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Psychiatry Res. 2014 Feb 28;215(2):294-9. doi: 10.1016/j.psychres.2013.11.024. Epub 2013 Dec 4.

Impaired automatization of a cognitive skill in first-degree relatives of patients with schizophrenia.

Author information

  • 1University of California, San Francisco, United States. Electronic address: dwagshal@memory.ucsf.edu.
  • 2University of California, Los Angeles, United States.
  • 3University of California, Berkeley, United States.
  • 4Imaging Research Center at University of Texas at Austin, United States; Department of Psychology at University of Texas at Austin, United States; Department of Neurobiology at University of Texas at Austin, United States.
  • 5David Geffen School of Medicine at University of California, Los Angeles, United States.

Abstract

We studied healthy, first-degree relatives of patients with schizophrenia to test the hypothesis that deficits in cognitive skill learning are associated with genetic liability to schizophrenia. Using the Weather Prediction Task (WPT), 23 healthy controls and 10 adult first-degree Relatives Of Schizophrenia (ROS) patients were examined to determine the extent to which cognitive skill learning was automated using a dual-task paradigm to detect subtle impairments in skill learning. Automatization of a skill is the ability to execute a task without the demand for executive control and effortful behavior and is a skill in which schizophrenia patients possess a deficit. ROS patients did not differ from healthy controls in accuracy or reaction time on the WPT either during early or late training on the single-task trials. In contrast, the healthy control and ROS groups were differentially affected during the dual-task trials. Our results demonstrate that the ROS group did not automate the task as well as controls and continued to rely on controlled processing even after extensive practice. This suggests that adult ROS patients may engage in compensatory strategies to achieve normal levels of performance and support the hypothesis that impaired cognitive skill learning is associated with genetic risk for schizophrenia.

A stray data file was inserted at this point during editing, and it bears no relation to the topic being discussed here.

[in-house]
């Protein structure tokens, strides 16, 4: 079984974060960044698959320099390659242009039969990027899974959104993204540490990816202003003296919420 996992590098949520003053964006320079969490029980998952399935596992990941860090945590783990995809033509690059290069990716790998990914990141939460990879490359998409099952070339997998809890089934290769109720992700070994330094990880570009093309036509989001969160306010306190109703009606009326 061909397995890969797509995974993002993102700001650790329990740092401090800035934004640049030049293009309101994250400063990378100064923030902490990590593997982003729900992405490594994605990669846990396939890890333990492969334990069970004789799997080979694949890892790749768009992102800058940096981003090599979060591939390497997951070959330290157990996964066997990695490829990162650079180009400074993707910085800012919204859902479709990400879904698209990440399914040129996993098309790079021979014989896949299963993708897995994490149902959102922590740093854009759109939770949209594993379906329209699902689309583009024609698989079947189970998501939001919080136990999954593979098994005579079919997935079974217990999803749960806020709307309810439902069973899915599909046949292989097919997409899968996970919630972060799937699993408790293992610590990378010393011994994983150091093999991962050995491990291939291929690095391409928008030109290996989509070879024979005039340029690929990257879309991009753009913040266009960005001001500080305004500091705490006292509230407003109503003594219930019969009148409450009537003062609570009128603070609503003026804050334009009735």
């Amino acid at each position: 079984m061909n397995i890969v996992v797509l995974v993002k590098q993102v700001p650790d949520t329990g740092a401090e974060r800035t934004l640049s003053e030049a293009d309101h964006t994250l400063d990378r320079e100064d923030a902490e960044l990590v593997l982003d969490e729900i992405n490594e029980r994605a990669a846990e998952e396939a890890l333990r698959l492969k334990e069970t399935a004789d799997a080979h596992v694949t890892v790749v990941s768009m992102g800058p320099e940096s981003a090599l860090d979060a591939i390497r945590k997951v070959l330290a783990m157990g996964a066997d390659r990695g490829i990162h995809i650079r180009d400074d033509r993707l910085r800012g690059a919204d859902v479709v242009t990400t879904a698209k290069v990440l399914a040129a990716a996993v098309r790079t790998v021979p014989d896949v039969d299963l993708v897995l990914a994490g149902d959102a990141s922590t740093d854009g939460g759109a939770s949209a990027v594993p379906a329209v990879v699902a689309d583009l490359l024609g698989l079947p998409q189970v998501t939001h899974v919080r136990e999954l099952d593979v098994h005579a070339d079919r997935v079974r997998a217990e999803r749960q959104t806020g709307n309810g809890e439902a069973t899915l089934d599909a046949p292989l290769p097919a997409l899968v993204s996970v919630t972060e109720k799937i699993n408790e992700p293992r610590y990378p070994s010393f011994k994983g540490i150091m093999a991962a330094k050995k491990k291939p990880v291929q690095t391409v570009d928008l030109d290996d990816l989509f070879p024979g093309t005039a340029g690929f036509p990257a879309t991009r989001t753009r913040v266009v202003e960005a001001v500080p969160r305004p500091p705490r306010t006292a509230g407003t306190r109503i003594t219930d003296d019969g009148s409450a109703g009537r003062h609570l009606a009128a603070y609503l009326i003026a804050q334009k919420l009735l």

© 2013 Published by Elsevier Ireland Ltd.

KEYWORDS:

Automatization; Genetic liability; Schizophrenia; Skill learning

PMID:
24359887
[PubMed - indexed for MEDLINE]
PMCID:
PMC4191851
Free PMC Article
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